Fortunately, save a chapter on Ms. Halliday's experience with listeria while pregnant with Milo, Dirty Sugar Cookies: Culinary Observations, Questionable Taste, is free of scatalogical remembrances. A self-described "picky eater" for most of her childhood, Ms. Halliday's fourth book is a--dare I say it? Yes, I'm afraid so--mouthwatering journey through the mushroom soup and canned spinach of her 1970s Indiana youth, to her Enchanted Broccoli Forest college years, to her attempts to spoon-feed ginger-steamed tilapia and roasted cauliflower to eight-year-old Inky, who proves that old saw about the apple and the tree, in spades. (I have to confess a great deal of empathy for Inky and the five-year-old version of Ms. Halliday. At that age, I wouldn't touch fish unless it was deep-fried in beer batter and smothered in ketchup. As I speed toward thirty, I'm forever imploring my dad to give up "fish squares," those wretched, bottom-feeder numbers that McDonald's likes to slap on a bun and call lunch. "I like them!" my dad insists. "I grew up in the '50's! This is what we ate!" True, that--I've got a copy of Look magazine from 1954, which features a recipe for barbecued franks and noodles casserole. There's enough sugar in that thing to keep Cuba's economy sputtering away till the next millenium.)

Ms. Halliday is an amazingly sensual writer, able to immerse the reader in the pain and euphoria of childbirth, the claustrophobia of an East Village tenement, and the agony of a dislocated knee in the mountains of Indonesia. In Dirty Sugar Cookies, she expertly plunges the reader into the tacky, decidedly non-nutritious culinary doings of the "Let's Make A Deal" era. In "Fruit Basket Upset," a hilarious retelling of her experiences with Betty Crocker's New Boys and Girls Cookbook, Ms. Halliday captures the taste of that book's Enchanted Castle Cake and its store-bought brethren as "like Crisco by way of cough syrup." The trauma of the communal lunches at her expensive prep school is summed up in her terrified description of a lunch monitor, Mrs. Hogarth: "Like a mongoose hypnotized by a cobra's terrible majesty, I couldn't help noting that her cardigan was exactly the same shade as the limas." The moment when Ms. Halliday transforms from picky eater to omnivore at her first bite of spanikopita is a triumph for all of us--"In that moment, some synaptic circuit I would never have suspected myself capable of possessing was completed, the same circuit that would eventually lead me to embrace a panoply of strange, low-budget dishes in kerosene-lit back alleys (and, closer at hand, pierce my ears more times than was standard, adorning the holes with dangly, no-carat baubles that made more racket than the coins encircling a belly dancer's ankles)."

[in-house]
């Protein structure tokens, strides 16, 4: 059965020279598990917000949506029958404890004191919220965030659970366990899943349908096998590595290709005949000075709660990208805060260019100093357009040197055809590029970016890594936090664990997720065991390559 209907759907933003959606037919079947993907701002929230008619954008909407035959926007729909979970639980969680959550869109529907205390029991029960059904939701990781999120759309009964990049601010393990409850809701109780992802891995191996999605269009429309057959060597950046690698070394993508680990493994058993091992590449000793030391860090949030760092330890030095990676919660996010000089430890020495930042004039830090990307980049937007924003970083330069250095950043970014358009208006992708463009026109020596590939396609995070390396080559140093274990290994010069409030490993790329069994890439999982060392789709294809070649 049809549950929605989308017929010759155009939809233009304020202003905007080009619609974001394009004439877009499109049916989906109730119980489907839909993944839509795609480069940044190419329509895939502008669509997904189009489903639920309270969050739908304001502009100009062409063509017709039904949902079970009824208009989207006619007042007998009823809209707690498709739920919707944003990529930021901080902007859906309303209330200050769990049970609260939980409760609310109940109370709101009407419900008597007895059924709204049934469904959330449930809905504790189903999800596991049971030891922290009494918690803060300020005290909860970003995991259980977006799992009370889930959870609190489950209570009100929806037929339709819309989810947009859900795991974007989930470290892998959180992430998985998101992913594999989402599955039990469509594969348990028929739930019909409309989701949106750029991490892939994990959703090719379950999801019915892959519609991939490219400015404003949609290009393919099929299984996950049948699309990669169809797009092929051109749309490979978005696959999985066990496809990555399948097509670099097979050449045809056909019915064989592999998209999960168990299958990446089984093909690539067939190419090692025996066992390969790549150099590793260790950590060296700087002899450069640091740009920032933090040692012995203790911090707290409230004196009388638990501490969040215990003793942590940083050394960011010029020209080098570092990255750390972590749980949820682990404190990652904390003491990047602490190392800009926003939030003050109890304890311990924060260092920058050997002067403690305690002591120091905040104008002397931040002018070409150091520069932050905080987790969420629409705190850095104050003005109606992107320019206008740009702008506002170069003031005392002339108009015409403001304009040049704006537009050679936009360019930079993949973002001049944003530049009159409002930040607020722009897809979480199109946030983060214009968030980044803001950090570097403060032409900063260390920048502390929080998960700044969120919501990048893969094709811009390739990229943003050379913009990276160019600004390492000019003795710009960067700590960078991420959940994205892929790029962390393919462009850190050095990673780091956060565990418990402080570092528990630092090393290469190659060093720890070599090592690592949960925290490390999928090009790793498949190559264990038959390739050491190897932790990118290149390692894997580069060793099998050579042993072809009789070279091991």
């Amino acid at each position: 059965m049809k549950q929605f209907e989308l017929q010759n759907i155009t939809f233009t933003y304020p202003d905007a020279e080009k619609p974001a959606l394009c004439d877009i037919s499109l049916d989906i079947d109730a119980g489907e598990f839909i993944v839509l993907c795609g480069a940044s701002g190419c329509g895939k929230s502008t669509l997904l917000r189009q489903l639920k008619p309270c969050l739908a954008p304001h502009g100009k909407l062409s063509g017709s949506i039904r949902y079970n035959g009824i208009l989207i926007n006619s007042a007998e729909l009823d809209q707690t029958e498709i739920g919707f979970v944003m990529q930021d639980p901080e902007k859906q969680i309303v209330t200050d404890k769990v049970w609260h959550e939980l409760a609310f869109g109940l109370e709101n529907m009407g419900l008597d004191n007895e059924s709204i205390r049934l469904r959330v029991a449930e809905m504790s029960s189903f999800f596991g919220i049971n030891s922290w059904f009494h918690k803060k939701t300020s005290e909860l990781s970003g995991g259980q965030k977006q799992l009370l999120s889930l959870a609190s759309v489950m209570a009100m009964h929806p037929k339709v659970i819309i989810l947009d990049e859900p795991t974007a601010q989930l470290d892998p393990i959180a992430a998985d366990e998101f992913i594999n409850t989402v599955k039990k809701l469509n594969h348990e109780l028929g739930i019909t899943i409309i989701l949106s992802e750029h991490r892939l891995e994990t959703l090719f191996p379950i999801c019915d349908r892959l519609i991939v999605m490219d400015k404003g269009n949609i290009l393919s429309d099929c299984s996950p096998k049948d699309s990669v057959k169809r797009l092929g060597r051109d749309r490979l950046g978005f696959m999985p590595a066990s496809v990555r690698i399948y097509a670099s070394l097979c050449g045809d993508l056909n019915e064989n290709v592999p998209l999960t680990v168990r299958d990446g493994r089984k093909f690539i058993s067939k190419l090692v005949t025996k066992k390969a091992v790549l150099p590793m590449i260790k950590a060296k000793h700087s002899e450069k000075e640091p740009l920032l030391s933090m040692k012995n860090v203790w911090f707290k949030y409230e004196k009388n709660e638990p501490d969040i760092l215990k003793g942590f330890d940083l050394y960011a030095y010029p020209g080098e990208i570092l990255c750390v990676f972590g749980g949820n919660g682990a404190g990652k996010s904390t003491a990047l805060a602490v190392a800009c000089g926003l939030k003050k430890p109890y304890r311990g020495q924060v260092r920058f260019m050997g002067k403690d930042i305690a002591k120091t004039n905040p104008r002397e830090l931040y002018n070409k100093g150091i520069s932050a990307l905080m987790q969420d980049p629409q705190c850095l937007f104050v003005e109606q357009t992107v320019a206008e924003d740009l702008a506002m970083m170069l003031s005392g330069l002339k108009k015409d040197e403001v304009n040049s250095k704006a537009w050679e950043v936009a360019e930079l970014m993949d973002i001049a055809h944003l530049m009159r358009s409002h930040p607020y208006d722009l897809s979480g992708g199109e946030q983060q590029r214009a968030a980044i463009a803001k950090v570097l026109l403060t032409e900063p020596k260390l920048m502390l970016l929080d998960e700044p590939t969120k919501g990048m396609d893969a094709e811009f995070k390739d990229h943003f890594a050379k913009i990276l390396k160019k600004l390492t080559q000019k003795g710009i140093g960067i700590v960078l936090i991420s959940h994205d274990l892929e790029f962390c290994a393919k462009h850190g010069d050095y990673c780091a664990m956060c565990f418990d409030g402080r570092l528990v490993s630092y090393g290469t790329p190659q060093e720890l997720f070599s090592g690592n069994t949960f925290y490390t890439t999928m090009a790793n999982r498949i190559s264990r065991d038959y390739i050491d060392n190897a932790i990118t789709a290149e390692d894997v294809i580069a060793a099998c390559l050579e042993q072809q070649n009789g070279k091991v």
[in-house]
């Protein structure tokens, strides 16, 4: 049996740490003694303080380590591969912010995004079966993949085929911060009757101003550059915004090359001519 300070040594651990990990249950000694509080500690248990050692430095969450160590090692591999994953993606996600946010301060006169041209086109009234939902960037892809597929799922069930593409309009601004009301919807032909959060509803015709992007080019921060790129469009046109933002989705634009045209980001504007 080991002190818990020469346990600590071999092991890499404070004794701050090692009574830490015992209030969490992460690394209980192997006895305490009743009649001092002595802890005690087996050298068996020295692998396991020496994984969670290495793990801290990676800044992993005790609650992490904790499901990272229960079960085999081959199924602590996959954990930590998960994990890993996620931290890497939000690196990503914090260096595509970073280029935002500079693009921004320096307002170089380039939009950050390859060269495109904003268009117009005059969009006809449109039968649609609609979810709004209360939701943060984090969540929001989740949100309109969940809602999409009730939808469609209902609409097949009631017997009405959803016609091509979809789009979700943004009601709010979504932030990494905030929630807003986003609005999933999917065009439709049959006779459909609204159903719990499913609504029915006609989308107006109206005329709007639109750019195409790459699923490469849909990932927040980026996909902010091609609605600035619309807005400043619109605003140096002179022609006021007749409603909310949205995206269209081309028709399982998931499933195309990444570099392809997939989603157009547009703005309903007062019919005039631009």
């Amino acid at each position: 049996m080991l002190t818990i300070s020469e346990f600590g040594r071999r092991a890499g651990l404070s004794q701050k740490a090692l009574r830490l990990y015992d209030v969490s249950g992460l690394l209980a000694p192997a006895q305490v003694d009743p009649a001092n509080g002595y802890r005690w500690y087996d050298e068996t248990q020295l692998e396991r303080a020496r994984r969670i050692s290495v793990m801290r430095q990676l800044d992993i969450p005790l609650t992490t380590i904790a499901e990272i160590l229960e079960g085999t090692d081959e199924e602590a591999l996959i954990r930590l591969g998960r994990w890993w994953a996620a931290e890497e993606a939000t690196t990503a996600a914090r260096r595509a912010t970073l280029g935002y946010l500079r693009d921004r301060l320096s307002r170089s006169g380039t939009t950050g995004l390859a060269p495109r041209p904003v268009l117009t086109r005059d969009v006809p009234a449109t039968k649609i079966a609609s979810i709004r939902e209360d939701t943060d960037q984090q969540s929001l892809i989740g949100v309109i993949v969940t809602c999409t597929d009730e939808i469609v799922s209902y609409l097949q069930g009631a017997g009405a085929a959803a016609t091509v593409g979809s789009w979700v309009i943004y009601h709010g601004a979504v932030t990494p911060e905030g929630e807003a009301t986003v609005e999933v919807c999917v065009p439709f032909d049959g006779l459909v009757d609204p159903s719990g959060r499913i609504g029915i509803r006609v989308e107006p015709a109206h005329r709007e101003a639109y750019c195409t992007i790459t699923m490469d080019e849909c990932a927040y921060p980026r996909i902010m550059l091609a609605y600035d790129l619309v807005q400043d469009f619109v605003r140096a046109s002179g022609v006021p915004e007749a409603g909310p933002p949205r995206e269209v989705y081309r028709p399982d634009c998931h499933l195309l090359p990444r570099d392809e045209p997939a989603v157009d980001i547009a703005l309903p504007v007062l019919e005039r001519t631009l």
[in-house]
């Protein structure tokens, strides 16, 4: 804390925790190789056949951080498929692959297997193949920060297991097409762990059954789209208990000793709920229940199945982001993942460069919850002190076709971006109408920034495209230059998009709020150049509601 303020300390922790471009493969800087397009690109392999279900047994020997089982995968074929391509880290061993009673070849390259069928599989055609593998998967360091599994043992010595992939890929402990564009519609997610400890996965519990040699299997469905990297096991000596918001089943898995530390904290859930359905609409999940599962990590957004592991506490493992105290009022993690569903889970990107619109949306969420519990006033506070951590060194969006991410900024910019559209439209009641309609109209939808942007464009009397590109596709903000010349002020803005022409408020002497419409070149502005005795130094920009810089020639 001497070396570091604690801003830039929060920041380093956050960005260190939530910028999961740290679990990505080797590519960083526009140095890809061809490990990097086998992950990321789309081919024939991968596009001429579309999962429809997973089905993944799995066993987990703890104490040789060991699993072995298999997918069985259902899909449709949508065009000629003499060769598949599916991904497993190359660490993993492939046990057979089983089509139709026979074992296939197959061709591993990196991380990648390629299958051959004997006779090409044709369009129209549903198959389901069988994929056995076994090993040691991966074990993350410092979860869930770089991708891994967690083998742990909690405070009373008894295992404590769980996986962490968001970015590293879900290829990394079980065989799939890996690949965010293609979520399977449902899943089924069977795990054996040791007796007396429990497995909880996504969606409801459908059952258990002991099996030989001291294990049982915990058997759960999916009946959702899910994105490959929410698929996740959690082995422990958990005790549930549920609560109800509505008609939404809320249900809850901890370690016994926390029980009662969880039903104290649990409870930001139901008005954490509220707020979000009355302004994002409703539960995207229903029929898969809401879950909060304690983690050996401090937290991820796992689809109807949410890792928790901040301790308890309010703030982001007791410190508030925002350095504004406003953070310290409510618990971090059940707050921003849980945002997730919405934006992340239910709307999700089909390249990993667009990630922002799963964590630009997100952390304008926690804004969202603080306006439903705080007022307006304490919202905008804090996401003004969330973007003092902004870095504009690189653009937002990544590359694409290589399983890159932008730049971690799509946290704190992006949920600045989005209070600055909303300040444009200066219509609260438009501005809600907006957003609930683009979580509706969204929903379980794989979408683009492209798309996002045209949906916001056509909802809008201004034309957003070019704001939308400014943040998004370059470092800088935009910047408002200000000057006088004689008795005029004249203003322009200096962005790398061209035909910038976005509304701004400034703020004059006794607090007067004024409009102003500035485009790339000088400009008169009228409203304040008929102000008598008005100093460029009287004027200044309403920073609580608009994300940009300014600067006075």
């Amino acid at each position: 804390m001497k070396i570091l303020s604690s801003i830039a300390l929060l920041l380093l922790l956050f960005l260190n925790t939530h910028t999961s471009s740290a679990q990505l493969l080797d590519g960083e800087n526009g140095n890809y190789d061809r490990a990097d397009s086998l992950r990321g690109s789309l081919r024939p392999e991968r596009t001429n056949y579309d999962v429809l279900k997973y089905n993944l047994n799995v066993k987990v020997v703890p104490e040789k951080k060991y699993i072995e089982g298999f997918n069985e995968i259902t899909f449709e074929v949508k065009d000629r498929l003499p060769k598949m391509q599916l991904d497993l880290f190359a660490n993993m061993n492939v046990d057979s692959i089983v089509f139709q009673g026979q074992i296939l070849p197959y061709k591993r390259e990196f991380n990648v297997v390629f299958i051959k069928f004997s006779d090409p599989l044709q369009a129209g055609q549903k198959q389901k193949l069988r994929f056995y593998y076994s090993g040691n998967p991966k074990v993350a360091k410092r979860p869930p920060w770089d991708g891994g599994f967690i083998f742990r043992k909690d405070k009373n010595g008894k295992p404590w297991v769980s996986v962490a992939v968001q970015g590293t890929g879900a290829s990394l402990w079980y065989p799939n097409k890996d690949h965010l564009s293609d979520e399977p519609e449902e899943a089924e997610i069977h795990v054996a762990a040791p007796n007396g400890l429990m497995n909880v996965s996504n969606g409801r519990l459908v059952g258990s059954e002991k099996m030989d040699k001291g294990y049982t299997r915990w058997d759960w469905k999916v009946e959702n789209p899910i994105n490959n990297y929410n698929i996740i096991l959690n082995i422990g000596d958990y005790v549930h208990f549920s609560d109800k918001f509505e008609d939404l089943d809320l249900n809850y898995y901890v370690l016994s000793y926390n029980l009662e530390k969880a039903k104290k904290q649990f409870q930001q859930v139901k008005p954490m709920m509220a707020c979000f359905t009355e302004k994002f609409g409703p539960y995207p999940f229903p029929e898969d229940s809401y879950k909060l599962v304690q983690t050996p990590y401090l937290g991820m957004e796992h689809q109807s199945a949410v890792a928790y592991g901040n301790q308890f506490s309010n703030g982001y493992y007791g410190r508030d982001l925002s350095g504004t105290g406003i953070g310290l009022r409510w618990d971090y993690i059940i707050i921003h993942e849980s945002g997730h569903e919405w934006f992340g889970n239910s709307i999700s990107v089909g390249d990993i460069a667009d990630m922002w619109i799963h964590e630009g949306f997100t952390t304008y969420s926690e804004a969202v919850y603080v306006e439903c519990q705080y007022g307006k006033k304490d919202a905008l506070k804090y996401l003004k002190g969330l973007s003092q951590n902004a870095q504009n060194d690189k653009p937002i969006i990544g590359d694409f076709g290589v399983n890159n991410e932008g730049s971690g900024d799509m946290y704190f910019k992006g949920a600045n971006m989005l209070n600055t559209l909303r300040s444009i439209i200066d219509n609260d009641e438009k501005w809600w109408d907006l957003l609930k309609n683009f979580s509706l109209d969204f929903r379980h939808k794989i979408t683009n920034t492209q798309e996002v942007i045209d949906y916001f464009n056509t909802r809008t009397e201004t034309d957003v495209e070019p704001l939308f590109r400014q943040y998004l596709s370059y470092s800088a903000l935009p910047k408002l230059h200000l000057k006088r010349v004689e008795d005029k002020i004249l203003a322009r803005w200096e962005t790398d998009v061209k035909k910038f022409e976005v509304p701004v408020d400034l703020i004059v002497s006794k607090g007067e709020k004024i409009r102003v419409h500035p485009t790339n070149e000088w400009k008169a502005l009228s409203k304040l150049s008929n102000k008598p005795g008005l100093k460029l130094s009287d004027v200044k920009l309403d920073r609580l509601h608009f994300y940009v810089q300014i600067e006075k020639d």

In keeping with her matter-of-fact, low-budget lifestyle, which she continues to maintain with aplomb in Brooklyn, Ms. Halliday includes a recipe at the end of each chapter, with dishes ranging from her mother's spinach mornay to her own stir-fried tofu with broccoli and brown rice (which, without Ms. Halliday's recipe for guidance, is not that easy to render palatable, I have to say) to her grandmother's rice custard. If you aren't a city dweller, not to worry--most of the ingredients are readily available from your regular old grocer's.

It's not that easy to construct a linear, consistent narrative based on food--well, at least, I never thought of it till I read this book--but Ayun Halliday does it, and does it well. The result is not just soft-core food porn, it's also a highly enjoyable afternoon spent with a woman you can imagine befriending and inviting over to your place for a case of beer and homemade veggie burgers, of which, Ms. Halliday informs us, "You know you're on the right track when there's roasted, salted peanuts and not a lentil in sight."

So. Go to Powells, or Amazon, and pick up your own copy, and don't forget to write a glowing customer testimonial. (Unless it's something like The Rules or some such similar dreck, I don't think it's KIND to browbeat the author. Oh, unless he happens to be a pompous ass. Then all bets are off.) And stay tuned for my account of the Baltimore HonFest, and wish our IT department a speedy recovery.